J. C. Shepherd, the Pearl stage driver, brought to Emmett Saturday morning news of the murder of Mrs. W. A. Garner, wife of a well known miner of that place, by W. P. Kissinger, of Pendelton, Oregon. He shot his victim twice in the head, killing her instantly, holding her in his arms while doing the shooting. He then laid her down and put the gun to his own head, falling by her side.

Kissinger in his statement said the woman, as Ada Horn, loved him passionately in Oregon and begged him repeatedly to leave his wife, her sister, Mattie. He finally did so, for the purpose of marrying Ada. He said he did not learn of Ada’s marriage to Garner until shortly before he got his divorce, which was obtained about 10 days ago.

source: AHGP [h/t SMc]
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The Idaho Statesman (Boise City, Idaho) 05 Sep 1900

PearlHotel4Sale-a

source: Mike Sudduth

The Idaho Statesman (Boise City, Idaho) 09 May 1902

PearlCookWanted-a

source: Mike Sudduth

The Idaho Statesman (Boise City, Idaho) 29 Mar 1902

PearlWorkWanted-a

source: Mike Sudduth
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A New Stage Line

The Emmett Index May 29, 1902

E. H. Beggs to Run Daily Stage from Emmett to Centerville

E. H. Dewey has made arrangements with E. H. Beggs to run a daily stage from Emmett to Centerville via Pearl and Placerville. This new line will begin operation on July 1st.

Such things as the above demonstrates that Mr. Dewey is exerting every effort to make business for his road and to build up our town. The liveliest place in all Idaho this summer, outside of Thunder Mountain itself, will be Emmett.

source: Idaho AHGP
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History Pearl Idaho

PearlIdaho2Fritz-a

from the Mike Fritz Collection
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Pearl

by Sharon McConnel

1894 Discovery, production

Robert N. Bell, former Idaho Inspector of Mines, writing in a 1935 article in the “Boise Capital News” describes the discovery as follows:

The original ore discovery of the Pearl district was made in the 70’s by the early day placer miners who, however, did not find anything to justify more than a few scattered prospects cut in rather lean ore. In 1894 the camp consisted of one cabin under a grove of cottonwood trees, occupied by cowboys as summer cattle range headquarters. During that year a section boss by the name of Dan Levan wantered into camp with a wife and two or three small children, looking for a summer camp. . . the cowboys taking kindly to him encouraged him settling there, pointing out to him some rusty streaks on the side hill where they had found some good gold panning. . . Levan took to prospecting; ran a cut on the discovery shown him; found rich ore from which he could make wages with a hand motar; soon expanded his operation to a horse arrastra. . . Levan’s claim became the first mining title suit in Pearl district and was settled out of court when attorney William Edgar Borah found a buyer in Colonel E. H. Dewey and the sales proceeds were divided by all concerned.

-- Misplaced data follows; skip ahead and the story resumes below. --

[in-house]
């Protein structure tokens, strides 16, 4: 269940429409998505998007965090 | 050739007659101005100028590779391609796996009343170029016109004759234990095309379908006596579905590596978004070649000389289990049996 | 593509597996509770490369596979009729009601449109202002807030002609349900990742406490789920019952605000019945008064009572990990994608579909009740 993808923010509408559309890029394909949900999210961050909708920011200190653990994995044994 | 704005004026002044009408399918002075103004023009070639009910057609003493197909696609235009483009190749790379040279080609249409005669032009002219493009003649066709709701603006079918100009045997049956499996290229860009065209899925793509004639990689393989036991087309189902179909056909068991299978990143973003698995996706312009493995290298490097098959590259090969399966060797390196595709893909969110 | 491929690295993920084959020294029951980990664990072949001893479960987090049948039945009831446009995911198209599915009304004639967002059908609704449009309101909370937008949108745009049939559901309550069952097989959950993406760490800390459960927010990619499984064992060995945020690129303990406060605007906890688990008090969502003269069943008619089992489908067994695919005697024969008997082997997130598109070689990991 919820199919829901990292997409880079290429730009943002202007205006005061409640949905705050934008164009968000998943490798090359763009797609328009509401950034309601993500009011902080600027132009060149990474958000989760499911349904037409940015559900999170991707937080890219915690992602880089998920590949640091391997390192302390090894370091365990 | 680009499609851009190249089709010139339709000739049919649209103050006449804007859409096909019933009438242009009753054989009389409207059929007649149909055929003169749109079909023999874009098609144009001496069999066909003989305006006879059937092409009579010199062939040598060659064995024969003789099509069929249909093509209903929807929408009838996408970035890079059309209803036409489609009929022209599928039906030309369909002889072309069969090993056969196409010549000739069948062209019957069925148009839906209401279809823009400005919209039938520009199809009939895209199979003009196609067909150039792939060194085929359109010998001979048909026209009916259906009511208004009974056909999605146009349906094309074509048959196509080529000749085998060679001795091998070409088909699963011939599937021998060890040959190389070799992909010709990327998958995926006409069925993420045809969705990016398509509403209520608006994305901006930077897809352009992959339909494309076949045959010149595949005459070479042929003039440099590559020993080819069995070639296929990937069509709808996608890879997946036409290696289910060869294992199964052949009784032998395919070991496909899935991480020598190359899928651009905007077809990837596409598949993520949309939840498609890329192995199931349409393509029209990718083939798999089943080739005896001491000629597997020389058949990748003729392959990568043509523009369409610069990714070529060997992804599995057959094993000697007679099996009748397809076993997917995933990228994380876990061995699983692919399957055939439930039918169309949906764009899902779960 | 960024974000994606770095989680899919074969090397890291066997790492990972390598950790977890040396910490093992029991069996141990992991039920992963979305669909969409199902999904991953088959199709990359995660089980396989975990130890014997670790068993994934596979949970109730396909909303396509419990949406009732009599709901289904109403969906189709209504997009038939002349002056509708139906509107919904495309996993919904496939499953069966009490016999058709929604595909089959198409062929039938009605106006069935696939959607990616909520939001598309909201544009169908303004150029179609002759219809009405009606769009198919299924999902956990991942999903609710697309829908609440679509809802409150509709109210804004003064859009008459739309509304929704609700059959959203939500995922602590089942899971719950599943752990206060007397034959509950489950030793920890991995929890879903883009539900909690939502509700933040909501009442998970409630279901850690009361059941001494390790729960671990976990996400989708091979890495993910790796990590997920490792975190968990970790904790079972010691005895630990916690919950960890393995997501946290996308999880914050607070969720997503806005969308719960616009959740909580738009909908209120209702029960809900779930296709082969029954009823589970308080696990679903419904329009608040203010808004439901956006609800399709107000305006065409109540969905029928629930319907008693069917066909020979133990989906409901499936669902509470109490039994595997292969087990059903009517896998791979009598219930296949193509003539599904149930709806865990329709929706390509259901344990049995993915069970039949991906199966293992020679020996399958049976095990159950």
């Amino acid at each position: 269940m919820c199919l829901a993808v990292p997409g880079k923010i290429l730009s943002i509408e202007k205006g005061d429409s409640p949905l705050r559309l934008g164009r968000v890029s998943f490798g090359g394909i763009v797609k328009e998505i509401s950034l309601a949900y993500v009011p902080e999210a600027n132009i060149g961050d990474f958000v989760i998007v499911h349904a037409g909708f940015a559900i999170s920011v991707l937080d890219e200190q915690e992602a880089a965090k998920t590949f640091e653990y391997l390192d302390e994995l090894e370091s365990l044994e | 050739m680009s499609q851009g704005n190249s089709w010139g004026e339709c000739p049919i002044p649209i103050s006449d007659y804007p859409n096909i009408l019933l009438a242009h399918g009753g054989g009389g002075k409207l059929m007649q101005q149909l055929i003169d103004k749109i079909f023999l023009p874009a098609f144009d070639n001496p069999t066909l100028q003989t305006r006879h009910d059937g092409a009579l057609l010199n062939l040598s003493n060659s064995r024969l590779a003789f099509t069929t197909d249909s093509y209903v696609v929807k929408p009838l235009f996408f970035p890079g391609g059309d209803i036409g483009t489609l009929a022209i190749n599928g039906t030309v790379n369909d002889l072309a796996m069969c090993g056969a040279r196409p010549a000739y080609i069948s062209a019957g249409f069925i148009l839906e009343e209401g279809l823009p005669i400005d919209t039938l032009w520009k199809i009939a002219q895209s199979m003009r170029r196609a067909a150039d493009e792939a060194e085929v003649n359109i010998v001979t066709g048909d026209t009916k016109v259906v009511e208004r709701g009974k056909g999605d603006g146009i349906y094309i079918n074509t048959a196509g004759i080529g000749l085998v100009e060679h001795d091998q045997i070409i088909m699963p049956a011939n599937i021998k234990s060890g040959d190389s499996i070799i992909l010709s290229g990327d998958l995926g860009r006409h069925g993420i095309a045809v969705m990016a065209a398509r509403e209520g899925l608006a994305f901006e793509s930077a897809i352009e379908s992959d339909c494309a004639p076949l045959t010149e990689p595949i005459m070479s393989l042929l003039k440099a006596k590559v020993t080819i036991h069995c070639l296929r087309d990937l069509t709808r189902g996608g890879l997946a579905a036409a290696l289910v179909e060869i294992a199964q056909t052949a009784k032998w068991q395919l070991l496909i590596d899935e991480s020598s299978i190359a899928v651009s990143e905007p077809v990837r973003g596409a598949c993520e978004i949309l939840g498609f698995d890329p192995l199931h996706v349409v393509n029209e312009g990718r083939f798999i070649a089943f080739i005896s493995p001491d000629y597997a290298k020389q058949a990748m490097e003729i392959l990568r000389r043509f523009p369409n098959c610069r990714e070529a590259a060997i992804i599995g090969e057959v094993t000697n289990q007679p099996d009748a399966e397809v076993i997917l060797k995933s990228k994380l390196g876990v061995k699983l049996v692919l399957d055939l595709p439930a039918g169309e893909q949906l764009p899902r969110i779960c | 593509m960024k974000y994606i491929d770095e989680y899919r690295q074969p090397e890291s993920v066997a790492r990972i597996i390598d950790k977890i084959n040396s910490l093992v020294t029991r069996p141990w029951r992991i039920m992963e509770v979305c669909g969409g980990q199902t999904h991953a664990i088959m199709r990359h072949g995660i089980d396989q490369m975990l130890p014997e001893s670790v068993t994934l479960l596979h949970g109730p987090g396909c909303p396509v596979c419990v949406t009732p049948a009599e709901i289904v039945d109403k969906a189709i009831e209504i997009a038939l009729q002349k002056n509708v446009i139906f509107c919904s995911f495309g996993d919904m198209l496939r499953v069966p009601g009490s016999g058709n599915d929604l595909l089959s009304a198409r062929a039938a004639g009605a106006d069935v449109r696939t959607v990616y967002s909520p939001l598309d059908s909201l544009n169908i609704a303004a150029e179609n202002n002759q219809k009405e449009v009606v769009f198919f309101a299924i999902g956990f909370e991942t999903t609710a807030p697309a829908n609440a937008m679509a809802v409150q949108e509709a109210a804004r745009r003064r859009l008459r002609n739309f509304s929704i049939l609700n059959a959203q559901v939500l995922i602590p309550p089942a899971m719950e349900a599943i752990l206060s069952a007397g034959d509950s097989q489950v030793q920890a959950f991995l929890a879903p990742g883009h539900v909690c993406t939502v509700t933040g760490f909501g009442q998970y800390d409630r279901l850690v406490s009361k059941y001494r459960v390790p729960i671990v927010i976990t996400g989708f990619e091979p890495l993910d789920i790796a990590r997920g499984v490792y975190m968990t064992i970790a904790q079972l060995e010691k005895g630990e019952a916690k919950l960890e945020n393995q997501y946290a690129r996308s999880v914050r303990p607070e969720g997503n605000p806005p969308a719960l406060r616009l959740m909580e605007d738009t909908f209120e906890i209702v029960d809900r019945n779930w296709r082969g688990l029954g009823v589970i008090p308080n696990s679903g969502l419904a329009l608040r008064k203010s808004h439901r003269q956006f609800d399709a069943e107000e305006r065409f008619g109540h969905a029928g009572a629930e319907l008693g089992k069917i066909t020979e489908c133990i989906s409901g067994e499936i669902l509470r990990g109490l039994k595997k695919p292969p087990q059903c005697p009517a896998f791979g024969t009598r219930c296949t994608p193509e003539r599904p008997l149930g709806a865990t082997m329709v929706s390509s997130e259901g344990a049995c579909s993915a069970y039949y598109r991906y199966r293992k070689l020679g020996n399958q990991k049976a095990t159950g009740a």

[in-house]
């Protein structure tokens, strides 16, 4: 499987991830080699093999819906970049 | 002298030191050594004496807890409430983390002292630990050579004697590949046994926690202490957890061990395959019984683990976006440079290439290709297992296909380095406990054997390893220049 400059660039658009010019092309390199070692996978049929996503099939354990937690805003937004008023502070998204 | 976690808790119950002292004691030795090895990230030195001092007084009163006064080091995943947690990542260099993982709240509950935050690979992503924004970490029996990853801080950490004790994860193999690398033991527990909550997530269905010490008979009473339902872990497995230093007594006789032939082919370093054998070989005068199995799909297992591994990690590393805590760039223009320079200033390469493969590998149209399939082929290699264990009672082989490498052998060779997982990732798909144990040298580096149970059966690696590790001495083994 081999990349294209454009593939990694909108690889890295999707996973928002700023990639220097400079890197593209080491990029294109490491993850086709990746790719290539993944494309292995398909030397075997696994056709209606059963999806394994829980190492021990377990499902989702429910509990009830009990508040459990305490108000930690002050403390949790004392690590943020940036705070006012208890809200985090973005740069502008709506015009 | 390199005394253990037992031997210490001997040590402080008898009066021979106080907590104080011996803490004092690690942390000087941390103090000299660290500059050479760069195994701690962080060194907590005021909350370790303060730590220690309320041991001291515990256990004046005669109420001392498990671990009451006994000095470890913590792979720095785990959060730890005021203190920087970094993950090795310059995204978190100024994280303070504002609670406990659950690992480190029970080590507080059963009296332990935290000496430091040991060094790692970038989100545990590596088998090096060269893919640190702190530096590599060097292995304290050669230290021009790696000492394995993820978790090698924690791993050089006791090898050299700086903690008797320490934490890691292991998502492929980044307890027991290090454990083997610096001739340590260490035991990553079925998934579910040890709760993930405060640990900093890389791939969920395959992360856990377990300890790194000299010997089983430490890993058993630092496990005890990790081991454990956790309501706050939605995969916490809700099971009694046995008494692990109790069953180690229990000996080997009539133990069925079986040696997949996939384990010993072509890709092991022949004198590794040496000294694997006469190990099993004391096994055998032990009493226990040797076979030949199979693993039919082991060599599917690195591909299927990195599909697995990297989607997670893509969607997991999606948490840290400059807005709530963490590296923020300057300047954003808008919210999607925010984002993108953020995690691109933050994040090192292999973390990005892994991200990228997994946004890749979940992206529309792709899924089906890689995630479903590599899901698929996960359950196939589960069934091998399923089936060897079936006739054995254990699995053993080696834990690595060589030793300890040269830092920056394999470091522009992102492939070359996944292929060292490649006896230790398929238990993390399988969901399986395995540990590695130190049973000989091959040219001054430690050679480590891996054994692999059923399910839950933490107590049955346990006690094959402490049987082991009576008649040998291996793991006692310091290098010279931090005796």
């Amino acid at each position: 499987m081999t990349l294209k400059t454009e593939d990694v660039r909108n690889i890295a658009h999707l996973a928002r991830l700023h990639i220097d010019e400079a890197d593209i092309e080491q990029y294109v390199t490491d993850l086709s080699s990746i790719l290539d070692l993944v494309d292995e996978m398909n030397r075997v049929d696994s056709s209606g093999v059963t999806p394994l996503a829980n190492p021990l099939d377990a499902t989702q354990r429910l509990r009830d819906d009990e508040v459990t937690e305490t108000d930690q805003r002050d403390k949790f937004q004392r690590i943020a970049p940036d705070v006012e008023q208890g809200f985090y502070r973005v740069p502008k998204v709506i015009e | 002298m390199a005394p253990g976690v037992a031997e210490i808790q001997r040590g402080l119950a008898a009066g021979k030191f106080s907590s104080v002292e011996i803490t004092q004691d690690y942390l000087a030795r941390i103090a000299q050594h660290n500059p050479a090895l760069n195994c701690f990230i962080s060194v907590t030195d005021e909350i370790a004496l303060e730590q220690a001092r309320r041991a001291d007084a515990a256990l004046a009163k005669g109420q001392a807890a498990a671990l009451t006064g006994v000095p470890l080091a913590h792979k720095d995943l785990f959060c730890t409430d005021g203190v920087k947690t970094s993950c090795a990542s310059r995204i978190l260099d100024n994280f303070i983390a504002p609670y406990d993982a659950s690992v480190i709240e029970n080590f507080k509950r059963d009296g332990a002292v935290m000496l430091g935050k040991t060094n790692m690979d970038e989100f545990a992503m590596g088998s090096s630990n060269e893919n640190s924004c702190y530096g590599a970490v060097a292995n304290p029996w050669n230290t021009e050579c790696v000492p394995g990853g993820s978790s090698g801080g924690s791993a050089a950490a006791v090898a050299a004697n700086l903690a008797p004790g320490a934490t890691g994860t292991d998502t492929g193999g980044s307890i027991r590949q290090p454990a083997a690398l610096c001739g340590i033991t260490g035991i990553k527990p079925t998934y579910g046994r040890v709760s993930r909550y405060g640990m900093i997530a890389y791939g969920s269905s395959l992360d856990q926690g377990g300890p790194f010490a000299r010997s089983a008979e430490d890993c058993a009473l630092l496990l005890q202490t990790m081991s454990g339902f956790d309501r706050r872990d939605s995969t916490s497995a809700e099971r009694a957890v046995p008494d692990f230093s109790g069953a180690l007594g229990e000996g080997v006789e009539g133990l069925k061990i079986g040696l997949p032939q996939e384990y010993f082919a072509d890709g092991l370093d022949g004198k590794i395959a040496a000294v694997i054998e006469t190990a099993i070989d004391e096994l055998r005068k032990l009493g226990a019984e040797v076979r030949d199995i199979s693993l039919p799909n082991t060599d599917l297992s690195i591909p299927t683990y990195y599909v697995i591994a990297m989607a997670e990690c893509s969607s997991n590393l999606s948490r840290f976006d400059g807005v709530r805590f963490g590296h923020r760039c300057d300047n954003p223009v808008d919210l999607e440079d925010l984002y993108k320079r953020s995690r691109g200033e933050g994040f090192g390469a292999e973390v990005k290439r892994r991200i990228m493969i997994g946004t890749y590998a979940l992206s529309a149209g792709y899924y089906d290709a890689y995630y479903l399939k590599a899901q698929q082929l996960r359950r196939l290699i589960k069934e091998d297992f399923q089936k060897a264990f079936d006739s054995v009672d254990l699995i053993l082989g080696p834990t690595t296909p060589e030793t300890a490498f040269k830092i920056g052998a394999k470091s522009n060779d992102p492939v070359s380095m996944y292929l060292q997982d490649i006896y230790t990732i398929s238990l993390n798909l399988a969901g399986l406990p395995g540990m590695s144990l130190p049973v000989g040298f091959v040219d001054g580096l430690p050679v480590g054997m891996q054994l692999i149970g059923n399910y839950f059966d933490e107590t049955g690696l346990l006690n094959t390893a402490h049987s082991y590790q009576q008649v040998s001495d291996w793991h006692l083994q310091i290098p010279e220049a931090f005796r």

Merle Wells in “Gold Camps and Silver Cities” writes that Pearl gold mines became productive in 1894 yielding $30,000, followed by $80,000 in 1896.

In September 1896 Robert Minton and Margurite Jury bought a newly constructed two-story, 20’x 50′ boarding house “on the south side of the road, between a storeroom on the east and the Checkmate ore house on the west.” J. E. Griggs filed a mechanics lien against the builder for $96.70, which included freight charges on 13,608 feet of lumber. Another contractor filed a lien for unpaid labor at the rate of $3.50 per day and materials in the amount of $75 for the construction of a store. Other mechanics liens at that time included “labor as a miner at rate of $3.00 per day,” one at the rate of $3.50 per day and another at the rate of $4.00 per shift.